By Father Joseph Breighner
I was talking to a young lady who was studying for a big test in medical school. She had been cutting up cadavers in her class, and the test required that she be able to identify various veins and muscles. She said that the test was so difficult because various tissues look so different from different bodies.
Nonchalantly I asked her what was done with the body parts after they had been studied, and she replied: “Oh, they’re put in the biohazardous waste material containers”.
What? Biohazardous waste?
Aren’t our bodies temples of the Holy Spirit? Don’t our bodies share in the dignity of being made in the image and likeness of God? Didn’t human flesh take on special dignity when the “Word became flesh and dwelt among us?” How did we get to become just waste, and toxic waste at that?
The answer, of course, to the first three questions above is yes. Our bodies do have special dignity. And, yes, we believe in the resurrection of the body. So how does God put our bodies back together again at the resurrection of the dead? My humble theological answer is: “That’s God’s problem!” I don’t know. Let go and let God is a fundamental rule in the spiritual life – letting go of our little egos so that God can run our lives. Obviously, let go and let God is fundamental to the resurrection. When we “let go” at the hour of death, we literally let God take care of the rest.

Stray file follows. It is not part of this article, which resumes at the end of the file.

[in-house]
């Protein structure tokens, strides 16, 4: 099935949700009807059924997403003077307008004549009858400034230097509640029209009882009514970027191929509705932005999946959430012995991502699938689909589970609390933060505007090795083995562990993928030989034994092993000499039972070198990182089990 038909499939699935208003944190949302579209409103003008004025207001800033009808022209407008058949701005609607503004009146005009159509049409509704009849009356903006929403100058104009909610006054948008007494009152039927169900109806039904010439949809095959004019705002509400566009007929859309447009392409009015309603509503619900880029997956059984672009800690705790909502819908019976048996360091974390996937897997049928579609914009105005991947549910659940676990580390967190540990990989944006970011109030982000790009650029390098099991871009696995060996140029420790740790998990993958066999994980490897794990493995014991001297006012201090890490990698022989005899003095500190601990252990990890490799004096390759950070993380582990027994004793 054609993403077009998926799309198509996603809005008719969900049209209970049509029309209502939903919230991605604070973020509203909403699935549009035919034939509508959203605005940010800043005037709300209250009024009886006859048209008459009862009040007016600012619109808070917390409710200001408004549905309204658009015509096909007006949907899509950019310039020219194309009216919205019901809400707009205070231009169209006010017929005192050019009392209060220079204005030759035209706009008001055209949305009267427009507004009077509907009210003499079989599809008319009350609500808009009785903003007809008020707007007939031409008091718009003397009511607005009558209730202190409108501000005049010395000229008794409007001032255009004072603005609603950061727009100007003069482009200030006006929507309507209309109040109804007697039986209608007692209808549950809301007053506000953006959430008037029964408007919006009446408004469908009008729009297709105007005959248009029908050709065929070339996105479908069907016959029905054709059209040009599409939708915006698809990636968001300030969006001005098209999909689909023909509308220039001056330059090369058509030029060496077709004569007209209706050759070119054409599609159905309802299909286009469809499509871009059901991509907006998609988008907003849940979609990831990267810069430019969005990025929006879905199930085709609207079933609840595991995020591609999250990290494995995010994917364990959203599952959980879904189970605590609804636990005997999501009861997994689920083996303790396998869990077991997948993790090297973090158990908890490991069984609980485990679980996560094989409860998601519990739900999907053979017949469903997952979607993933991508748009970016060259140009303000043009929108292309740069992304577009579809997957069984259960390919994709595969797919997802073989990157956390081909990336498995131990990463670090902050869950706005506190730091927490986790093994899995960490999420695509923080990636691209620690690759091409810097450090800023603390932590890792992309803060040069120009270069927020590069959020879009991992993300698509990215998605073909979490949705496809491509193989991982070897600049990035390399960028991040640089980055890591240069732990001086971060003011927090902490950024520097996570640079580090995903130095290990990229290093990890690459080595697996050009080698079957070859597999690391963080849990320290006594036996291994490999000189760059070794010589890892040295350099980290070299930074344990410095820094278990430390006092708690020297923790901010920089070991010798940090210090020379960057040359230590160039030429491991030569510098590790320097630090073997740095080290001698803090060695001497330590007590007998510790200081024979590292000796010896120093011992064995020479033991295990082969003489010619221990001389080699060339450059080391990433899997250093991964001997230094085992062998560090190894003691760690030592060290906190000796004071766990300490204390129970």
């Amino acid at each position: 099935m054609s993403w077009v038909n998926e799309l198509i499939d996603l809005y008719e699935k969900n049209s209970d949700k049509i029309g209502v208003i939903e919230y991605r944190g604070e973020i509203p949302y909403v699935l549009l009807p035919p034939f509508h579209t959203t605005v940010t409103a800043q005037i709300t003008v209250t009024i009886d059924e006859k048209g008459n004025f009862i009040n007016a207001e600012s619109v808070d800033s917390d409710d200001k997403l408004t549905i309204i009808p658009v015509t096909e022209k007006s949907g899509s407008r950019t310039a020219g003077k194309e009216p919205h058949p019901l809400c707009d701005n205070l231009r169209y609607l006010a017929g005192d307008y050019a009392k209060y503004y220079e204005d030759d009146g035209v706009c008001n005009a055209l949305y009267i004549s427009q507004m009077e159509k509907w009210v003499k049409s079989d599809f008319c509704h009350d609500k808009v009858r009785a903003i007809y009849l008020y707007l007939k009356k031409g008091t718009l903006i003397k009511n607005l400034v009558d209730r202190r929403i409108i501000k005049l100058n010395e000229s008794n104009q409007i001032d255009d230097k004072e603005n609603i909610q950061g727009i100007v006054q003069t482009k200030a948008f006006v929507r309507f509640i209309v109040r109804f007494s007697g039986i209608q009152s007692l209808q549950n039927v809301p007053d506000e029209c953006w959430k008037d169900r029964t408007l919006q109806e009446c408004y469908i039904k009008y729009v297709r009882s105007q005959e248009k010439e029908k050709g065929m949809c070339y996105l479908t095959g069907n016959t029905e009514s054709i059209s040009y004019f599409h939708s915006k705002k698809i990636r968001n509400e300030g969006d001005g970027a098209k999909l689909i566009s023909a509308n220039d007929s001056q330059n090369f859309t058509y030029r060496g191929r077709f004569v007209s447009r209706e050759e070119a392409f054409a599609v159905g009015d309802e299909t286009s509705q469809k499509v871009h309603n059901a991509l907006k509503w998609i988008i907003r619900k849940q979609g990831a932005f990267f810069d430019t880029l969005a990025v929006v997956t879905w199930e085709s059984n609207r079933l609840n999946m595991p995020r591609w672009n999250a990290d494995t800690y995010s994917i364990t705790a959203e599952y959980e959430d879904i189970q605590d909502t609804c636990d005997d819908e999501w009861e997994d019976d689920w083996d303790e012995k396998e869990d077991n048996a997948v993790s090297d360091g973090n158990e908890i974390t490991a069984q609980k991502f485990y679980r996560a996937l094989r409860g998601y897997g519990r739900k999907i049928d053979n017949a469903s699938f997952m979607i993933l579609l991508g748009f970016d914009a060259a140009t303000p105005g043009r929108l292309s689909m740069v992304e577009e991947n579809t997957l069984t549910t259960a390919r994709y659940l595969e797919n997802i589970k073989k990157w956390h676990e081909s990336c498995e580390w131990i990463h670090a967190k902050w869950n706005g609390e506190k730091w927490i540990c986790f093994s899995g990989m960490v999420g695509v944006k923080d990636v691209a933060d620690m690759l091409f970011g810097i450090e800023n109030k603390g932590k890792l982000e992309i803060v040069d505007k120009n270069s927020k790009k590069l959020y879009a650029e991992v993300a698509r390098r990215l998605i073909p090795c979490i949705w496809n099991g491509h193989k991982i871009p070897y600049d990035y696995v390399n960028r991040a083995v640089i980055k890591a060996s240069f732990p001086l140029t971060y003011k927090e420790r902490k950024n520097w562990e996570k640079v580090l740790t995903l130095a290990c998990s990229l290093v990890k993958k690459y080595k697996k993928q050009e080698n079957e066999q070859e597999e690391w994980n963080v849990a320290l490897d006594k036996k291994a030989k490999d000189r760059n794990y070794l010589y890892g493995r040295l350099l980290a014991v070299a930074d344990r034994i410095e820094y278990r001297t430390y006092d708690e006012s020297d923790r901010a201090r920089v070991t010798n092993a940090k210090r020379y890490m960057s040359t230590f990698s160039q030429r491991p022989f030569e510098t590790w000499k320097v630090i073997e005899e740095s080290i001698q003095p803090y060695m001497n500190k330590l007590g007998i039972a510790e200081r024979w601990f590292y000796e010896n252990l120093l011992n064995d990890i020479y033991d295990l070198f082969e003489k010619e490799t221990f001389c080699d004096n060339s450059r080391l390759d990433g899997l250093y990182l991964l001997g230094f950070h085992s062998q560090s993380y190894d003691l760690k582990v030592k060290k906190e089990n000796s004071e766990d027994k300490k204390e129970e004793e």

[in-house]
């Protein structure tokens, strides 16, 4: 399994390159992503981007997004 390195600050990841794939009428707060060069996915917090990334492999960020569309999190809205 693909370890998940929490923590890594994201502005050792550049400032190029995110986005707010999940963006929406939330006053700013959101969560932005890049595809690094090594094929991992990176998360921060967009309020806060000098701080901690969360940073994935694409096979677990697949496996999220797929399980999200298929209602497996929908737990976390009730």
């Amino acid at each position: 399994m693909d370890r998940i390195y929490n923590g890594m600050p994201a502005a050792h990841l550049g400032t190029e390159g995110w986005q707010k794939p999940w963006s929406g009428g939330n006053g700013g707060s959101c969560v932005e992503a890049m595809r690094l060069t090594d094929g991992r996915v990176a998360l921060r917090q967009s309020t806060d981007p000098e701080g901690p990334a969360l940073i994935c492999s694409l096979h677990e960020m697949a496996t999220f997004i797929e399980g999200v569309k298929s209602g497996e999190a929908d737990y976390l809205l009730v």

Should we still donate our bodies to science, to the Anatomy Board? I think we can. My good friend, the late Olive Murdy, was one of the most practical and least sentimental individuals I had ever known. She donated her body to the Anatomy Board. When people would question her decision, she would always reply: “So what’s so great about rotting away in a box?”
Truth be told, we will all disappear physically. Whether we become part of hazardous waste that will be cremated, or whether our bodies decompose, and become part of the earth, virtually all that we are physically will disappear.
In the past, the church condemned cremation because it was often seen as a denial of the resurrection. The church no longer condemns cremation. When I answer that frequently asked question about cremation, my light-hearted reply is: “The Catholic Church believes everyone has the right to make and ash out of themselves!”
But how do waste and ashes and dust fit into resurrection? Again, I’m humbled. It’s a mystery I yield to God. But remember the resurrected body of Jesus was quite different from his crucified body. The great scripture scholar, Father Ray Brown, once said in class that the flogging of Jesus was probably so severe that the body on the cross probably resembled a piece of meat hanging in a butcher shop more than it did a human body. And, again, remember, that while it was indeed the body of Jesus that came out of the tomb, it was different in appearance. Such an intimate friend as Mary Magdalen did not recognize Jesus at first. The apostles on the road to Emmaus did not recognize the risen Lord.
We believe that the resurrected body of Jesus was a “glorified” body. Our bodies will be similarly transformed and glorified. I’ll leave the “how” to God. I simply bring faith and trust.
The fact that all of our bodies will disintegrate puts into perspective the amount of time we spend anointing our bodies with “potions and lotions.” Being anointed by the Holy Spirit is a better investment!